Birmingham Genomic Laboratory Hub awarded employment honour | News

Birmingham Genomic Laboratory Hub awarded employment honour

GLH team members celebrate their award win

 GLH Members celebrate award win The West Midlands Regional Genetics Laboratory (WMRGL), based at our Trust (BWC), has been awarded Employer of the Year by CSR Scientific Training for their outstanding work on apprenticeships.

The award, given in February 2024 during National Apprenticeships week, celebrates the laboratory’s commitment to apprenticeships with the awarding body noting the laboratory’s particular commitment to trainees and ongoing plans to embed the apprenticeship programme into the wider department. The programme was recognised for its commitment to inclusivity as well as its academic and pastoral support, and was overall stated to be “head and shoulders above the rest”.

The WMRGL has a dedicated education and training team which looks after a range of healthcare science training programmes from Level 4 apprenticeship through to PhD level consultant. Together with the Education and Training Lead, Sarah Clinton, the programme was set up by Senior Training Manager, Karen Cooke in 2020. The programme has continued to grow its numbers since inception. Karen stated, “We set this programme up from scratch, with our first apprentices starting in April 2021”.

When asked what sets this apprenticeship apart, the team are clear about what others can learn from their approach. Karen told us: “Our focus is on meaningful inclusion of (predominantly) local people. To this end, the interview approach is mostly values-based – we are looking for people whose principles align with our organisation, as opposed to scientific qualifications or specific kinds of past work experience.

“We understand that for some people, undertaking new learning like this can feel like a big step, and we thought about the ways we could make that transition easier for people. One example of this is that we give comprehensive training plans, timetables and handbooks to apprentices from the day they start with us, so that they know what they will be doing for the next two years ahead of time. We know this helps keep people engaged, but it also to gives them confidence that we have a plan for them as we would any valued staff member.

“We also implement a mentoring structure for apprentices where they are paired up with an experienced genetic technologist. This helps with professional role modelling and identity formation, but mentors are also important in supporting the mental wellbeing of our apprentices.

“As a team, we are clear that we are here if an apprentice needs to speak to someone. Most of our trainers and mentors are trained mental health first aiders and we are always happy to speak with people who need support. This was one aspect of our offer which CSR have now shared and we are pleased to see this.”

The programme employs a significant number of people, with the highest number of life sciences apprentices of any NHS organisation. Karen is keen to note that, “Every candidate we have appointed on the programme is there because they were the best candidate. We are very happy with our apprenticeship programmes, and very proud of our trainees.”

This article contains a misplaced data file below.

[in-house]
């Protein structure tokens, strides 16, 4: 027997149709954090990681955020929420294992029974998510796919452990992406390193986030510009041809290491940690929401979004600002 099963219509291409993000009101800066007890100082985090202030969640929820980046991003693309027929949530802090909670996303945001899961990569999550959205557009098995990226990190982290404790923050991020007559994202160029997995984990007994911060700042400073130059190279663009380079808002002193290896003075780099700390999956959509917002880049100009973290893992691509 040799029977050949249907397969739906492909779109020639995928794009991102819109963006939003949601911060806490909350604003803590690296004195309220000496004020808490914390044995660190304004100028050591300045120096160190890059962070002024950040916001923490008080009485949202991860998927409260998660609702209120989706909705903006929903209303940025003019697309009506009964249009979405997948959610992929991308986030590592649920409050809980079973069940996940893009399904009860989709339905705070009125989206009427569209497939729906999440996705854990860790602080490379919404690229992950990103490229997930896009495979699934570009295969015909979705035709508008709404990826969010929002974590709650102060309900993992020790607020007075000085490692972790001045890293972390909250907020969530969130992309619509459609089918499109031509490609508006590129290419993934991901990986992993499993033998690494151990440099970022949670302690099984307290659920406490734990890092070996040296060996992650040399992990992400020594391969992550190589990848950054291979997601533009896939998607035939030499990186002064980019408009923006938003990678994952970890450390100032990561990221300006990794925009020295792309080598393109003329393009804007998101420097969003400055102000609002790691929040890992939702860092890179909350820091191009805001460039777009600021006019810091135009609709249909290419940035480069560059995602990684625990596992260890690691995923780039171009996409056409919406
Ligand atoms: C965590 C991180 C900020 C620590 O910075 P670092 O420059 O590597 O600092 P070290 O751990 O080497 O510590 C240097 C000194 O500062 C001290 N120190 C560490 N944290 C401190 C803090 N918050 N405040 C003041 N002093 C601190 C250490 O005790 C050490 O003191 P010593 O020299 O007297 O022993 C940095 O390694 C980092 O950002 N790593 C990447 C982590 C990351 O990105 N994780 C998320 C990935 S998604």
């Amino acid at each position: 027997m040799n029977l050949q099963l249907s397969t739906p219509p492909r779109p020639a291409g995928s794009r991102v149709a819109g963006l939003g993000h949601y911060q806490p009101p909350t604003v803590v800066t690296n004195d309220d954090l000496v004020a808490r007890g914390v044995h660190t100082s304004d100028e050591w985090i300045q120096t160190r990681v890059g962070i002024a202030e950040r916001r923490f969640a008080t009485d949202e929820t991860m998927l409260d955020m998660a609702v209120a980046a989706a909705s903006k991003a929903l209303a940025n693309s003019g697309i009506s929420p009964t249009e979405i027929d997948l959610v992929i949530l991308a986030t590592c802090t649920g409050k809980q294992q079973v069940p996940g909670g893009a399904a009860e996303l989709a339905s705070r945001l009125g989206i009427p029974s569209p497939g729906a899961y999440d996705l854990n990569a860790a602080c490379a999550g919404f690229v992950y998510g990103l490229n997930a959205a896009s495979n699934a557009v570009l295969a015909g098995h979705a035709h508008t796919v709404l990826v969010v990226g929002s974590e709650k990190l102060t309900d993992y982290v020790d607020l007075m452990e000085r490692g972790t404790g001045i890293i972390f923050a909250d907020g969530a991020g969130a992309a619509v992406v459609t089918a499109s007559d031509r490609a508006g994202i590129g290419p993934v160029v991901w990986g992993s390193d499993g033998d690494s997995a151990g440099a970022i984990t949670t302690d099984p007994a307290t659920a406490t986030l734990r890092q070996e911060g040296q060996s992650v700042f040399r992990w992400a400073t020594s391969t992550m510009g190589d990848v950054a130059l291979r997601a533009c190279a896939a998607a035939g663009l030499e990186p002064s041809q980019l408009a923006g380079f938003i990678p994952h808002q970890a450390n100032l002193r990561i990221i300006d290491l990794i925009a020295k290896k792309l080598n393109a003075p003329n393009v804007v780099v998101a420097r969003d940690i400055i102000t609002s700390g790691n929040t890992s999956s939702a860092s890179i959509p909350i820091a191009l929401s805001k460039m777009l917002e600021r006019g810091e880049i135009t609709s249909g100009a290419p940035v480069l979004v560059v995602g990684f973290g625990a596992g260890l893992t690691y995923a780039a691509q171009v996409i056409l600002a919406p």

Two such individuals are Mollie, 24, and Beth, 23. Both are currently working as apprentices within the Lab and have only positive feedback on their experiences.

Mollie began working in the lab as an intern in January 2023. After six months in this role, she successfully applied for the apprenticeship programme and began in September 2023. She was drawn to genetics specifically due to having Ehlers-Danlos syndrome, an inherited disorder affecting connective tissue.

Mollie is keen to note the encouragement her managers have shown her: “I could not be more supported. Our apprenticeship leads, Karen and Michelle Owen, are amazing – they care about both your physical and mental health.

“They knew about my Ehlers-Danlos syndrome from when I started working at the lab and have been really helpful. I struggled with balancing work and study in my apprenticeship, but they helped me to approach my tutor and find a better balance.”

Beth echoes this sentiment, stating: “The leads, and Karen in particular, are genuinely concerned about how you are as a person. We are supposed to rotate around areas each six months as part of our training plans, but due to an operation I would have struggled with this on one occasion. They adapted things to allow me to stay in the same area as I may be off for a while. They’ve been really understanding and helpful, which just makes life so much easier!”

Beth worked in a number of healthcare settings before securing her apprenticeship at the lab, having worked in roles in a mental health crisis home and within a pharmacy. The pharmacy role increased her interest in the laboratory side of healthcare, and she is thriving in her role at the lab.

Both Mollie and Beth intend to stay in the NHS moving forward. Mollie stated, “We see it as the beginning of a pathway within the NHS. I’m not sure where I want to be yet, but working in different areas gives us exposure to lots of different options”.

The apprenticeship programme continues to grow, with its next cohort planned to start in late 2024. With apprenticeships in the NHS offering routes into over 350 careers, it’s clear that successful programmes such as this one will help to build and retain the future workforce of the NHS.

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